When I was a child I never had any sense of not being able to do the things the boys could do. Living on a big housing estate, we would roam around in big groups; climbing trees, playing football, playing games on the Sega Mega Drive, skateboarding, playing Manhunt and generally getting up to mischief. I could climb trees just as well as the boys, play football just as well as the boys, destroy them at Street Fighter (Ryu, always), and I was pretty good on my old-school skateboard from Argos. My Dad was away a lot because he was in the Royal Navy, and so I remember setting up the computers and TVs when we bought new ones, and taking books out from the library to learn how to make up codes in MS-DOS. Neither of my parents ever made me feel as if there were things I should or shouldn’t be doing as a girl.
>>img credit – kate parker photography, found on huffington post
My main hobbies when I was younger were karate, reading, listening to music and playing football. I had no interest in clothes – I remember wearing my Reebok basketball trainers to a school disco because I didn’t have any ‘girly shoes’. I wasn’t in the popular crowd so when I saw all the ‘cool girls’ wearing earrings, heels and rolling up their skirts at school, I just remember thinking that I was glad I didn’t have to put all of that effort in. I remember seeing all of the things they had to do – hang out in the park in the evenings in tiny strappy tops, BnH cigarettes hanging deliberately from lips smothered in Rimmel Coffee Shimmer lipstick and just thinking, ‘it is really hard work being a popular girl’.
My earliest memory of being limited by being a girl was when I was in Primary School. I was really keen on playing football and could obviously play on lunch breaks with the boys, but I wasn’t allowed to play in the football team because it was ‘boys only’. I remember being really frustrated because I knew I was just as good as the boys, but because of an arbitary, pointless rule, I wasn’t allowed to play in the team. It made no sense to me. I used to occasionally go to football training at the weekends and I remember once winning a ‘best player’ trophy after a weekend football camp and hearing a group of boys say under their breath ‘she only got that because she’s a girl…’ I didn’t play football as much after that.
I think I was lucky that I grew up in the 90s, when there was no social media, and mainstream media didn’t focus quite as much on saying what young girls should or shouldn’t do, and making women feel inadequate all the time to sell products. Even now as a 30-year-old (when in theory I shouldn’t be quite as impressionable), I still look at the celebrities in magazines and then compare them to the person that looks back at me in the mirror, wishing I had a flatter stomach, wishing I was a bit taller, wishing I was good at putting on liquid eyeliner, wishing I was more tanned, skinner, etc. It worries me that, if I think that now, it must be almost impossible to be going through your most impressionable, vulnerable years of learning who you are when there is so much pressure to be perfect, pretty, girly, and do and to be the sort of girl that boys like. I genuinely don’t know how I would have coped (not to mention having everyone else’s lives plastered all over Facebook at the same time, with every photo of you up for comment).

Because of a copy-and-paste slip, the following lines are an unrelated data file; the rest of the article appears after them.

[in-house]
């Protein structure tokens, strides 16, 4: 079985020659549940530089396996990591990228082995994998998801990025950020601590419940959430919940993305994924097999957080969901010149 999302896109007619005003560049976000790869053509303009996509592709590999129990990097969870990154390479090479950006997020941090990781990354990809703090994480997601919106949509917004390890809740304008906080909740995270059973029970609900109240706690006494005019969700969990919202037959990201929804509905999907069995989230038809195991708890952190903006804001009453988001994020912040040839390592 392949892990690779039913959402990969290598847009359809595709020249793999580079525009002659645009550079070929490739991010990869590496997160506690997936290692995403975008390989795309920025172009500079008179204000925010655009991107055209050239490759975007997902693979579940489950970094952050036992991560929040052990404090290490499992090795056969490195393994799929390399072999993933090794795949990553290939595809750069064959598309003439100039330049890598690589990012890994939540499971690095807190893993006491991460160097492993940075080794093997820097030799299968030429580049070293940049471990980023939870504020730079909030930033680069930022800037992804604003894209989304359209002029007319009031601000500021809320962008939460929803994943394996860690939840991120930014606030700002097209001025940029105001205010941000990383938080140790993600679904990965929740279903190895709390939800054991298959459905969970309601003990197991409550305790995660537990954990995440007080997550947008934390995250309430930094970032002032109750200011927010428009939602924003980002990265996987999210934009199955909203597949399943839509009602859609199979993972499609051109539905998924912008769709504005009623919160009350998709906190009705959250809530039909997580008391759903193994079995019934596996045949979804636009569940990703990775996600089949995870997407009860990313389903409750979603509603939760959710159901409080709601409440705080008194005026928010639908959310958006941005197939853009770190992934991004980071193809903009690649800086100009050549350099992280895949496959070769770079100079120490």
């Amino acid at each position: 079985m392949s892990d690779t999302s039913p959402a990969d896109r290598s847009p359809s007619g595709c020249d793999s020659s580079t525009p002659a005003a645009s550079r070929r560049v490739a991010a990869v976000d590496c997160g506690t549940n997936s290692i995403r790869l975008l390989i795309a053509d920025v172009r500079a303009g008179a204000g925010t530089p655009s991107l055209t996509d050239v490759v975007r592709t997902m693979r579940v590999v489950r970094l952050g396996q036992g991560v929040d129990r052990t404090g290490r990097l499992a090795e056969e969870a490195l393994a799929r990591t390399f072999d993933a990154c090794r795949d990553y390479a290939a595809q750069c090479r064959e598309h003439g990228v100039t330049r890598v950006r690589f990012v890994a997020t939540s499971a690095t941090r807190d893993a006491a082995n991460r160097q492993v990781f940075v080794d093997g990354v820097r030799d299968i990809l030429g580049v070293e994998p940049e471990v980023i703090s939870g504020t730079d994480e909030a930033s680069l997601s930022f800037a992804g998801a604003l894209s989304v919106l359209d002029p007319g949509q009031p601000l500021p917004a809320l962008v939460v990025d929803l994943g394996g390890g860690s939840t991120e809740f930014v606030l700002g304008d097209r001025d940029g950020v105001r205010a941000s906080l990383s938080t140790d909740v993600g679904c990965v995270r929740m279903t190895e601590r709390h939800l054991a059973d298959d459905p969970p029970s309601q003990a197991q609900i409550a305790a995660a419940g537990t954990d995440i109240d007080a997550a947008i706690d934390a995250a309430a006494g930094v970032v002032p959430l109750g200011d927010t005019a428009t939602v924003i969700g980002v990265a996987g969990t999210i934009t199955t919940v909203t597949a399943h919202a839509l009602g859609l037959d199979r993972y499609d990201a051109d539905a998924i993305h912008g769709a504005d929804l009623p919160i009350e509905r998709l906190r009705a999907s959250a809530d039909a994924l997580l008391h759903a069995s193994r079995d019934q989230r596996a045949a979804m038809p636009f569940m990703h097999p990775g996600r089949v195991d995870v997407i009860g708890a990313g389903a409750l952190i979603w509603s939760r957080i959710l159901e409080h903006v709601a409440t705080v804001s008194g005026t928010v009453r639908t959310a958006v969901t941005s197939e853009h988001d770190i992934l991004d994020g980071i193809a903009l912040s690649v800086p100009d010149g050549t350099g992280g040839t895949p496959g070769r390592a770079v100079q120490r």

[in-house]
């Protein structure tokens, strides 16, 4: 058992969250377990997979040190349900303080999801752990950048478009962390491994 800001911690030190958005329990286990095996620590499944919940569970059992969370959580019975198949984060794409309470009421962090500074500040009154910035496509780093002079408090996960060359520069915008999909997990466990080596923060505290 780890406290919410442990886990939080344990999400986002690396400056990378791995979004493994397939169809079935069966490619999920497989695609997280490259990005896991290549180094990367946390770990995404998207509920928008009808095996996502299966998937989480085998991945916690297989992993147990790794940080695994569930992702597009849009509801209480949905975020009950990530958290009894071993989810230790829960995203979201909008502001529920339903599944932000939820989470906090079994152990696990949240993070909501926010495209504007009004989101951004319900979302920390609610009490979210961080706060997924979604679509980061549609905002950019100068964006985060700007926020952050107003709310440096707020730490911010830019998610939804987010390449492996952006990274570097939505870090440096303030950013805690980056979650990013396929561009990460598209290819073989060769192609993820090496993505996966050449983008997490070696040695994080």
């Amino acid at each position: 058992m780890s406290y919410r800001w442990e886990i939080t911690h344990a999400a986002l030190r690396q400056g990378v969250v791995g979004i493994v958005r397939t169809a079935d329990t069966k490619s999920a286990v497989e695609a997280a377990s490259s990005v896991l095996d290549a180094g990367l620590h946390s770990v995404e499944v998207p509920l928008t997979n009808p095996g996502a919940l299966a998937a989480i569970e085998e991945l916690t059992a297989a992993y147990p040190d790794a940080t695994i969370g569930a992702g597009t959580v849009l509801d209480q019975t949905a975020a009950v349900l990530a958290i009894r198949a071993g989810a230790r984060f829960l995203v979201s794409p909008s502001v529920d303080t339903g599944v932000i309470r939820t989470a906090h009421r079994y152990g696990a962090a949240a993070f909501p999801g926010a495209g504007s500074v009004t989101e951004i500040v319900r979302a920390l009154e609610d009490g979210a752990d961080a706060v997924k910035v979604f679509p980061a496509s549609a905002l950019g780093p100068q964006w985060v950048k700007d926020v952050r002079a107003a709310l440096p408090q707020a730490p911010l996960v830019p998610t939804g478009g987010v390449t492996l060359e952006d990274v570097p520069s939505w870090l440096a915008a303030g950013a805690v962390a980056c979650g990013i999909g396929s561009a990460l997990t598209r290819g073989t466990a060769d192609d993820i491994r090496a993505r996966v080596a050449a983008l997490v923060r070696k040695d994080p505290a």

That’s why I am 100% behind the lastest global feminist campaign from Always – #likeagirl ‘Unstoppable’. As part of the campaign, Always conducted research to find out the extent of how society’s expectations of girls and women have a damaging effect on their confidence, particularly as they go through puberty. They discovered that almost nine out of 10 (88 per cent) UK girls feel pressure to conform to how girls ‘are supposed to feel and act’. Girls are also twice as likely as boys to say they don’t feel comfortable doing certain activities at school because of their gender.
Always have partnered with documentary filmmaker Lauren Greenfield, and launched a new video where girls and women of varying ages and backgrounds were asked if they were ever told they should or shouldn’t do something because they’re a girl. You can see their answers in the video…
This year, Always has also launched a global partnership with TED-Ed to produce a series of educational videos that will be spread worldwide. TED has committed to helping Always to teach confidence to young girls at a critical stage in their lives. I watch TED videos so much for my own learning and exploring of new topics, and I love the idea of girls much younger than me – in schools or at home – feeling excited and inspired about their futures in the same way I do when I watch their videos.
I also love the idea of reclaiming the phrase ‘like a girl’ and making it something positive and inspiring, rather than an insult. It frightens me to think that if I was a girl growing up now, that I wouldn’t have had the confidence to play football, go to karate, climb trees, play sports, and so on. I definitely think I would be a completely different person if I had felt as if I couldn’t do those things, and had felt pressure to stay at home looking through Heat magazine and wondering if I’d ever be pretty and skinny enough to bag a footballer boyfriend. I think anything that can be done to make girls feel like they can do whatever they want if they put their minds to it is a great thing, and we all have a responsibility to challenge our own (and others) limiting beliefs that they are things we can’t do because we’re girls, or women.
Have you ever felt limited by being a woman? What does it mean to you to do things ‘like a girl’?
*this post is part of a PR collaboration, but I genuinely think this campaign is AWESOME